written by Ginnette on September 25th, 2012
Fort George Brewery + Public House is growing. Cans of Fort George beer can be found on store shelves from Ashland, Oregon to Belingham, Washington. Our roots, however, remain firmly planted in the city of Astoria and are made up of a network of craftsmen and women who love this place and love what they do. From our brewers, to our chefs and servers – every role is played with intension and care. Every detail is important. With that in mind, when owners Chris Nemlowill and Jack Harris first began renovations of the old Fort George building, they decided to preserve the Fort George Garden. Rather than convert it to coveted off-street parking they enlisted the help of local gardener and master of her craft, Jessica Schleif. Her style of gardening is unique and the results: gorgeous!
Jessica’s work at the Fort can be seen not only in the garden plot but also around the deck, in barrel planters outside the doors and will eventually extend into and around the new ramp! We caught up with Jessica for a little Q & A about her technique and how she makes the Fort George garden and look so good.
Q: How would you describe your line of work and style of gardening?
A: I am an organic garden maker & hand tool gardener. My style is naturalistic/regional. Garden making, for me, is about the interaction between gardener and garden and accepting that nature is constantly changing.
Q: Who are your clients?
A: My clients are people that want to have places of beauty and meaning surrounding them.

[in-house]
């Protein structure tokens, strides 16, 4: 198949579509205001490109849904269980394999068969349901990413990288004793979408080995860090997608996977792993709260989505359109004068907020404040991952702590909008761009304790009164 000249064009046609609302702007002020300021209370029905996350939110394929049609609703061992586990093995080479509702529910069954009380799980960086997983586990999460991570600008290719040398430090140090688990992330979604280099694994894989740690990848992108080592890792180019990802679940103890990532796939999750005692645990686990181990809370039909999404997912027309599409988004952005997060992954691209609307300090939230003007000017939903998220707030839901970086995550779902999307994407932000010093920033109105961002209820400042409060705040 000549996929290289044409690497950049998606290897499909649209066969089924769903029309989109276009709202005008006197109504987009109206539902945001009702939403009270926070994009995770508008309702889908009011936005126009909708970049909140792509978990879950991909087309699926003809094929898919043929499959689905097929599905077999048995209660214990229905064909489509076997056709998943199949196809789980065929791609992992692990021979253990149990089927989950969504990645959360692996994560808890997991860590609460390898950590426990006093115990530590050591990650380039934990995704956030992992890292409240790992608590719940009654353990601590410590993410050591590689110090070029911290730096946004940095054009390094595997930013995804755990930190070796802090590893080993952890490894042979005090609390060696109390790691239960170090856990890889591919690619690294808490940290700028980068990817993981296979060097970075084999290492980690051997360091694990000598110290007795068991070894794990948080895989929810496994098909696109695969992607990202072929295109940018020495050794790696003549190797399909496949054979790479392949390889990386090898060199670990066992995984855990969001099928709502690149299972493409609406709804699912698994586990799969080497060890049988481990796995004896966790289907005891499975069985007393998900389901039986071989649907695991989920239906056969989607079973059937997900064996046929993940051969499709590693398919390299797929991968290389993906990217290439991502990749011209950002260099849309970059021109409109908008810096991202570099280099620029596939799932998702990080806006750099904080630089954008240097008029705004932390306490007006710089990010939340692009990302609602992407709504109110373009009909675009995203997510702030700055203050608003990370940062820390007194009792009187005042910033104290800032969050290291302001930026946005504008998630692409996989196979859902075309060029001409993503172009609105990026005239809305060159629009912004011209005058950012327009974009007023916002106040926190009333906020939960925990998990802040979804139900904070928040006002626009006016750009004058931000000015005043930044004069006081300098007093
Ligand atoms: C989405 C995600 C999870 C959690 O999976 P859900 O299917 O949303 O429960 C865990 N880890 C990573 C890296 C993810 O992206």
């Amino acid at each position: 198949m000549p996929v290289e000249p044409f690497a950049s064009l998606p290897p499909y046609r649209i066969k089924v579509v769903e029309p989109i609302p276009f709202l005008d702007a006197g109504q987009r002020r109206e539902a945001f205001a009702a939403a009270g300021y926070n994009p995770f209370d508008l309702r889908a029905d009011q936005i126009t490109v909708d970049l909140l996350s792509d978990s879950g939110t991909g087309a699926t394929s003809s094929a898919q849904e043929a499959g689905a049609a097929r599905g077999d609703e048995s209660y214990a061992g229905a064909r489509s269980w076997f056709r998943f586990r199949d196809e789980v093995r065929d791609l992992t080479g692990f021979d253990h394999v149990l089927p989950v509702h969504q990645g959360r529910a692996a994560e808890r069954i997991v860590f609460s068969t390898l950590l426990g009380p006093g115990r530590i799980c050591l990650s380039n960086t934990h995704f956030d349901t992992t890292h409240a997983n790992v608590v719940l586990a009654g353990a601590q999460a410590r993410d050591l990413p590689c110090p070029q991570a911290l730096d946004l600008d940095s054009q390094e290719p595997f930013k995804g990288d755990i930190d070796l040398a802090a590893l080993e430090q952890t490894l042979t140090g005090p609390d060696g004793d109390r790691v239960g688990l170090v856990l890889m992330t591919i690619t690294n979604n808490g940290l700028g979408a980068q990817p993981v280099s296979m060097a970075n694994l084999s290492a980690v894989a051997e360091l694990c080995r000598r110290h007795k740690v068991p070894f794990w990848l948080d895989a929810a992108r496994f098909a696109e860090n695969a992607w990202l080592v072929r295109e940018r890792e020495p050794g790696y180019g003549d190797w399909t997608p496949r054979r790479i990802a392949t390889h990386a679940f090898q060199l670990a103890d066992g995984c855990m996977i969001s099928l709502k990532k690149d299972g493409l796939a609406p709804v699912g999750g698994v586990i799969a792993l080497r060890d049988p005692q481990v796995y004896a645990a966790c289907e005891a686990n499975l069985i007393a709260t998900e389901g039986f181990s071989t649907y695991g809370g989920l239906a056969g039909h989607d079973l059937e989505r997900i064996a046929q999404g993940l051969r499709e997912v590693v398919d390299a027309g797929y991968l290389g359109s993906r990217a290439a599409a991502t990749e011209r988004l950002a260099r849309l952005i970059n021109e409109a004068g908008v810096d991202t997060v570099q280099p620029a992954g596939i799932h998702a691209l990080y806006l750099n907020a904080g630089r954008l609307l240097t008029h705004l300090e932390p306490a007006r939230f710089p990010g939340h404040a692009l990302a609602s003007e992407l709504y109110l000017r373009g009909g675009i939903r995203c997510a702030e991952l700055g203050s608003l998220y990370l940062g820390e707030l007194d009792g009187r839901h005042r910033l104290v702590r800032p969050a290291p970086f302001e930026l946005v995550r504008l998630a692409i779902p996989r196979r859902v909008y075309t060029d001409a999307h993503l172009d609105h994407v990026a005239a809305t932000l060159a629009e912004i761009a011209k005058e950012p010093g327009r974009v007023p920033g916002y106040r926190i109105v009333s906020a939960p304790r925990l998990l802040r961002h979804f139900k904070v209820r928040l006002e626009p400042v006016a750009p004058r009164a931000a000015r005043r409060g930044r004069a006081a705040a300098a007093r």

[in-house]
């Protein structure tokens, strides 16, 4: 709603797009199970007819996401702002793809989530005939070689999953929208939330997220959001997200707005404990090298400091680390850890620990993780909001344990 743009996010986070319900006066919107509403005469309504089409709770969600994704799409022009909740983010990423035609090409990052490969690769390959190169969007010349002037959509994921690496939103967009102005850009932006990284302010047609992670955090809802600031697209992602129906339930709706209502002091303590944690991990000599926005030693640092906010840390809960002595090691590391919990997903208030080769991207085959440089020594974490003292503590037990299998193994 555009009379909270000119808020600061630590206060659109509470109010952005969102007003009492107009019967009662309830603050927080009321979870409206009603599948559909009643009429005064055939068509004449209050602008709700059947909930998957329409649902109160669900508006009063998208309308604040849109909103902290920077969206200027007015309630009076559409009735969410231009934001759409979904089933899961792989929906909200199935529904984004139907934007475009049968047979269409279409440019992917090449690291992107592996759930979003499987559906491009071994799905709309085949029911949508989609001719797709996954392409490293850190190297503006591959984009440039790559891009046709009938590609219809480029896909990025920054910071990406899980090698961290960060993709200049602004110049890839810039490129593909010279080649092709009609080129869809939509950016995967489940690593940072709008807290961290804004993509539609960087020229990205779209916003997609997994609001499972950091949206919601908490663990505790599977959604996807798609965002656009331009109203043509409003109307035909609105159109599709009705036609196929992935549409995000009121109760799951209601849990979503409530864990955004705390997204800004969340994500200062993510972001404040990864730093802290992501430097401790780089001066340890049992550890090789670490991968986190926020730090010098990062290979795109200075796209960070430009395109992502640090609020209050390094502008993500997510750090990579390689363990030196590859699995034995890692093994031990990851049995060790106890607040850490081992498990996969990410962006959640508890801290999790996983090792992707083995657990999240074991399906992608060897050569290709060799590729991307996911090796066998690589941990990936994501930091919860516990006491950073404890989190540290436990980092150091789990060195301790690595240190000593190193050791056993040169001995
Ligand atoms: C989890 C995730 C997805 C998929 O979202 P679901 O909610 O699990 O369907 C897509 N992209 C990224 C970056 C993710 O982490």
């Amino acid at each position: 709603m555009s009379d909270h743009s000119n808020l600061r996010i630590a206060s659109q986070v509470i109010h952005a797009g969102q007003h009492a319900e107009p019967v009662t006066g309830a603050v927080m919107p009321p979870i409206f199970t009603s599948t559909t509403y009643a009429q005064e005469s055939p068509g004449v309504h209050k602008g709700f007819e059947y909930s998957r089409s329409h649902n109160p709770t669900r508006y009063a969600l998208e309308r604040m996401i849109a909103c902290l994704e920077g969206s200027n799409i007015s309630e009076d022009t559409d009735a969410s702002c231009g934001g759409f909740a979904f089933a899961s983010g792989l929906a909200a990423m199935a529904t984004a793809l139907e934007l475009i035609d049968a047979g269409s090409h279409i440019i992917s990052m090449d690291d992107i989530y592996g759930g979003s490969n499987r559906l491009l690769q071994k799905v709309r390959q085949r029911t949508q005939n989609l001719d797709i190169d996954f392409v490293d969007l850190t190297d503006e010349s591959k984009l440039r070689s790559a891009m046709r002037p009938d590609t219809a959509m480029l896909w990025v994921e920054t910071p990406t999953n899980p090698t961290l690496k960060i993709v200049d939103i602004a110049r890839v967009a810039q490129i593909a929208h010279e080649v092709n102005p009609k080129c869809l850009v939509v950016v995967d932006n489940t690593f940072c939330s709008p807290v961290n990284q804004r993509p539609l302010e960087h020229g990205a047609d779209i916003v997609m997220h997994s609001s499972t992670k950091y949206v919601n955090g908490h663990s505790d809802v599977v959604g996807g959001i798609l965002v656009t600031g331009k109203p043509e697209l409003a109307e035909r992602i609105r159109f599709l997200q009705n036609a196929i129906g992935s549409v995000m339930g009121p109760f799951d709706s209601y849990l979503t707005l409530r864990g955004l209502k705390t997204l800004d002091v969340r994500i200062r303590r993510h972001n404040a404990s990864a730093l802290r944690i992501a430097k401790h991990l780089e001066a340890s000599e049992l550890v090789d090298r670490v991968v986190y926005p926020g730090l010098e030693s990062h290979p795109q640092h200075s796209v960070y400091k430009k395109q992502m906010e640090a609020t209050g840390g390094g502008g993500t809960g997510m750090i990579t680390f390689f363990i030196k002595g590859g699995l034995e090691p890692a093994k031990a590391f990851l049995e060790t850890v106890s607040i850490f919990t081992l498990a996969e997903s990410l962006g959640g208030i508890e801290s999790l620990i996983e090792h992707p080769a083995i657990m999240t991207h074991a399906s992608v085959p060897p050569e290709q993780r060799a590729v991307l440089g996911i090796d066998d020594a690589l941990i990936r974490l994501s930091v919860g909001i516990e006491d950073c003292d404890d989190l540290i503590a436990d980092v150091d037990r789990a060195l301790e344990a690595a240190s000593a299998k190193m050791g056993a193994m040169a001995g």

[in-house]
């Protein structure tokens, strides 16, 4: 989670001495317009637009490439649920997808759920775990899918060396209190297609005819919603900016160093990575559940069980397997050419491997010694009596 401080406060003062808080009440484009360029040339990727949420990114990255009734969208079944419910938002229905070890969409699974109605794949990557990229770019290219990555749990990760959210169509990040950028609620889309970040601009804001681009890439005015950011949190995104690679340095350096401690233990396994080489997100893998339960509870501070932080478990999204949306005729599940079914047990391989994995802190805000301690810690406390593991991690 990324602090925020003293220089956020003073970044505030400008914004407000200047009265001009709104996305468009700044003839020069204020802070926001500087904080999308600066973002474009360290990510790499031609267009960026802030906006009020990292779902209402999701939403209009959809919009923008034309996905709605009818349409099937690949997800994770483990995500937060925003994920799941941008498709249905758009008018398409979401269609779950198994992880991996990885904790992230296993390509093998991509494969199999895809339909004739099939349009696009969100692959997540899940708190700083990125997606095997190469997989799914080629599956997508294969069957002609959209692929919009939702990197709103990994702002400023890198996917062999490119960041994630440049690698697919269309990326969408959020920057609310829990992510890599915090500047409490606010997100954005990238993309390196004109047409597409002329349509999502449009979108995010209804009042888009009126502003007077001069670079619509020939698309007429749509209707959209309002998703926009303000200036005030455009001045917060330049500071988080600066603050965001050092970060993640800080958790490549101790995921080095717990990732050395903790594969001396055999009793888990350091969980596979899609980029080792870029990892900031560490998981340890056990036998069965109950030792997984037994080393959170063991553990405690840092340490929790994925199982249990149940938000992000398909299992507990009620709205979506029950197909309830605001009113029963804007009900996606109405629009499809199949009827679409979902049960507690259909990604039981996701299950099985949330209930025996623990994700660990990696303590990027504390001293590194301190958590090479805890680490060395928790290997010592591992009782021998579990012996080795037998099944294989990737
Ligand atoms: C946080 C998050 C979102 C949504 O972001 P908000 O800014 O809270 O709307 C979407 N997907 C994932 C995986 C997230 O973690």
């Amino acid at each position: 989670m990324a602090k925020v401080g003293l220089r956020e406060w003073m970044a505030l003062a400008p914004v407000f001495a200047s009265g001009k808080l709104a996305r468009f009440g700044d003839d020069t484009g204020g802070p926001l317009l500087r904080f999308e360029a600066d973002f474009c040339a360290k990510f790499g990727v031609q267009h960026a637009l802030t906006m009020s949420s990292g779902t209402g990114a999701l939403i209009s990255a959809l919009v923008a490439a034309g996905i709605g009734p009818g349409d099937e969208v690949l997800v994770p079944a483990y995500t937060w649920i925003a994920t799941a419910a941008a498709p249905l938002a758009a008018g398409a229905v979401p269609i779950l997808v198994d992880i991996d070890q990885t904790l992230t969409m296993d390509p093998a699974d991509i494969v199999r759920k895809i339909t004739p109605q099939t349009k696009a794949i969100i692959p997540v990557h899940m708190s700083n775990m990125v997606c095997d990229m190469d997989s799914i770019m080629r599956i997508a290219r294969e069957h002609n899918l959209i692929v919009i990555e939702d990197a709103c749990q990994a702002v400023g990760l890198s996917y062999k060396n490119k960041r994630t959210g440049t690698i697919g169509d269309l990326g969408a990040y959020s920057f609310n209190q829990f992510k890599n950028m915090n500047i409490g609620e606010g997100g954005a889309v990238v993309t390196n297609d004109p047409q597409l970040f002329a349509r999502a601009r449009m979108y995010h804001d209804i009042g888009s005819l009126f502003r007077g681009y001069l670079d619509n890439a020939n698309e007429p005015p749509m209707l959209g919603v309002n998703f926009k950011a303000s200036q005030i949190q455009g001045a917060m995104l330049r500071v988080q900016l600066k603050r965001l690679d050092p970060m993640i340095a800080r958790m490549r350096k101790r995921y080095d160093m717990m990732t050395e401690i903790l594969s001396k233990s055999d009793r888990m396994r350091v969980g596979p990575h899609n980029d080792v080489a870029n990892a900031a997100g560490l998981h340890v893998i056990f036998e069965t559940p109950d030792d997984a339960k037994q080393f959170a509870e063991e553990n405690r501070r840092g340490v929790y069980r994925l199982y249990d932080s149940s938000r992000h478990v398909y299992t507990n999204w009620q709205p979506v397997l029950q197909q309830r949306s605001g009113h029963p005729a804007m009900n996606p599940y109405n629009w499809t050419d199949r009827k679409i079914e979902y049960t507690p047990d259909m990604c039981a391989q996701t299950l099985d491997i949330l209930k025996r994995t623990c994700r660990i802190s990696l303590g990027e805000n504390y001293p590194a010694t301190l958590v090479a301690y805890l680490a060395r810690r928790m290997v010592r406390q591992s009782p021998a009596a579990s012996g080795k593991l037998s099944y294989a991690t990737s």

Q: What made you choose this community to live and work in?
A: I chose to live in this community because of the way it made me feel inside. That was 16 years ago.
Q: In the Fort George garden you used on-site refuse (the “spent” grain) to add nourishing organic matter to the soil. Were you able to identify this resource right away?
A: I’ve been using spent grain in my gardens for 15 years. It’s such an amazing soil conditioner. I feel lucky to be gardening at the source.
Q: You have adapted your style of gardening so that you can work without power tools- what are the most valuable tools in your collection?
A: The tools I value the most are my Felco #2 secateurs and my Japanese hori hori knife. There are many others that I love, but these are almost extensions of my hands at this point.
Q: Any significant challenges that arise due to non-use of power equipment?
A: Rather than a challenge, I find that when I’m working close to the soil with my hand tools I can see and hear what the plants need, where they want to go or maybe who else we might want to invite to the garden party. I’m in much closer contact than if I was at the other end of a spray nozzle or weed-eater. It’s easier for me to build the plant communities when I’m listening.
Q: Now that the soil is much improved and the grounds are looking beautiful, what should we look forward to in the next phase of development for the FG garden?
A: More berries, more barrels and hops towers for all!